WE'RE HAVING a bit of sleety rain and snow is forecast for the Pennines but today
is our last opportunity to use our Metro Day Rover before it expires at the end of
There's a pigeon's eye view of Westgate - including Clark's Brewery, established
in 1906, from the waiting room in Wakefield Westgate Station. This view is more inspiring
than the view you get of the city on a train approaching from the north; a few months
ago you'd have seen the stone towers of County Hall and the Town Hall and the medieval
spire of the Cathedral. Now those have been blotted out by a wall of black - interspersed
with yellow - of the new multi-storey car park.
There's more development in Wakefield than I can ever remember. The phrase that Private
Eye used to use in their Nooks & Corners column comes to mind: 'the city has been
dragged kicking and screaming into the 1960s'.
Saltaire, by contrast, has gained World Heritage Status. Salts Mill, built by Victorian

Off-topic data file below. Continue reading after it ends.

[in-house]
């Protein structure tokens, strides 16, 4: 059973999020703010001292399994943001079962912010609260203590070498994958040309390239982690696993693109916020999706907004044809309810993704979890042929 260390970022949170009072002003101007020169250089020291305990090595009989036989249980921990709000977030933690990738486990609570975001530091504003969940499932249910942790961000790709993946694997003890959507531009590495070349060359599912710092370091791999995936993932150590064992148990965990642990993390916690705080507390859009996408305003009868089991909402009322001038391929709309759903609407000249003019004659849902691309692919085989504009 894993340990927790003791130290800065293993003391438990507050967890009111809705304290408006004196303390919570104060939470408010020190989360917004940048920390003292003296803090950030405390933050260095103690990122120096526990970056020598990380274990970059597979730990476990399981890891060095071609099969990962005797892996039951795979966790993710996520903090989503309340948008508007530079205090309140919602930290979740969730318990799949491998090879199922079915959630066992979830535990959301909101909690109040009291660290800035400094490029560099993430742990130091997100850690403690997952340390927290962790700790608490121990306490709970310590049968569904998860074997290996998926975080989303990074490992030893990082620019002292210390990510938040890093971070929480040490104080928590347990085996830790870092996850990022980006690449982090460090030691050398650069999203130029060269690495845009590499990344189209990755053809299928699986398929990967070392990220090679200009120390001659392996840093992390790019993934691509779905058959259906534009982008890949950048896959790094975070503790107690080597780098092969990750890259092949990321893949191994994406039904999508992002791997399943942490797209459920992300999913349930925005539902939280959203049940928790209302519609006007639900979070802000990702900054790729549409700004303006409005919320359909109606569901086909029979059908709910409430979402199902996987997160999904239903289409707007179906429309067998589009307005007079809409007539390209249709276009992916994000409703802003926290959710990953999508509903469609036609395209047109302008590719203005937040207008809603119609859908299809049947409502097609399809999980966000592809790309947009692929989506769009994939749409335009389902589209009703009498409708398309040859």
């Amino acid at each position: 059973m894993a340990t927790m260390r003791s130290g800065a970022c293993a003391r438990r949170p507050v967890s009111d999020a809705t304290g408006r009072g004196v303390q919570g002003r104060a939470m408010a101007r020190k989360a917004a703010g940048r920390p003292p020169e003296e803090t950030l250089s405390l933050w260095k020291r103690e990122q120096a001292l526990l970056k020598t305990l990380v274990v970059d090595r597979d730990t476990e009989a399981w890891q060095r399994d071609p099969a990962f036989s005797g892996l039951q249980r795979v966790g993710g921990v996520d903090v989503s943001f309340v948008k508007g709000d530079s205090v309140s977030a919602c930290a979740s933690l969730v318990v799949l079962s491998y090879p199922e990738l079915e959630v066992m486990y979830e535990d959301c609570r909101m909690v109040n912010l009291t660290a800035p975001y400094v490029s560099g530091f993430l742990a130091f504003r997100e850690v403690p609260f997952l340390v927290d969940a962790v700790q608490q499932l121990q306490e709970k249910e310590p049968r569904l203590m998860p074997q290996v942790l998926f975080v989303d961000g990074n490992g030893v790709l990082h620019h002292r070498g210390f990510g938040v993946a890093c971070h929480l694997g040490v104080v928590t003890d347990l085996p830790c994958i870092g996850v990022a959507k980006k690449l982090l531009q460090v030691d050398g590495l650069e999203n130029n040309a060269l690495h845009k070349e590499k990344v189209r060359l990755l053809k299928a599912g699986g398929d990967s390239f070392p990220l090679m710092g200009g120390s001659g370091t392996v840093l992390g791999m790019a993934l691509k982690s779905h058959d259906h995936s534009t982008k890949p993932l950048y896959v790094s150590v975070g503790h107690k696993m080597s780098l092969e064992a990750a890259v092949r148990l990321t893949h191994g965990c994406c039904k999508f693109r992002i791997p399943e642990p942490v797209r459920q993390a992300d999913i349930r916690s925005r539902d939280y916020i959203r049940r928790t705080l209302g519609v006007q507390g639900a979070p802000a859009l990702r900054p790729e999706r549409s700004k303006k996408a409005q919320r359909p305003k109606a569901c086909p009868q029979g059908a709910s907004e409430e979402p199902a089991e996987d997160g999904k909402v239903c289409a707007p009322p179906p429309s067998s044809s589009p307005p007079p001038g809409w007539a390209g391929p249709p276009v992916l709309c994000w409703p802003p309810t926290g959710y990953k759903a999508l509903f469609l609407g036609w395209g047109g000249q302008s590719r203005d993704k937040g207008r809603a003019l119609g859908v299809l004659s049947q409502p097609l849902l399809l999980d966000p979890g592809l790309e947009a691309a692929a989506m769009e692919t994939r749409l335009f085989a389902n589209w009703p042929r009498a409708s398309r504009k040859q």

industrialist and philanthropist Sir Titus Salt, has everything we need for a winter's
day out; a spacious bookshop, an inspiring art shop and exhibitions of work by local
artists and by David Hockney. In the current show, Hockney's use of colour in the
half-size replicas of some of his stage sets, for Rakes Progress and The Mikado are
an inspiration for me as I prepare to start work on the scenery for the pantomime
by our local amateur dramatic society.
The Mill is right next to the station so it's ideally placed for a winter's visit
using our Day Rover.
Here are my customary sketches made on the train.
As I scanned my sketches, I discovered a useful new button in my scanning program
'Deletes all cropping frames'. Cropping frames in this case means the frames I put
round my individual drawings in the program to indicate which I want to scan.
In the days before Sir Titus made his fortune from the mechanisation of textile
production, ‘Delete all cropping frames' could well have served as a rallying call
for the Luddites as in 1812 they targeted the cropping frames that were putting the
hand shearers out of work.
Shearing and cropping were ways of taking the nap (rough projecting threads) off
woven woollen cloth.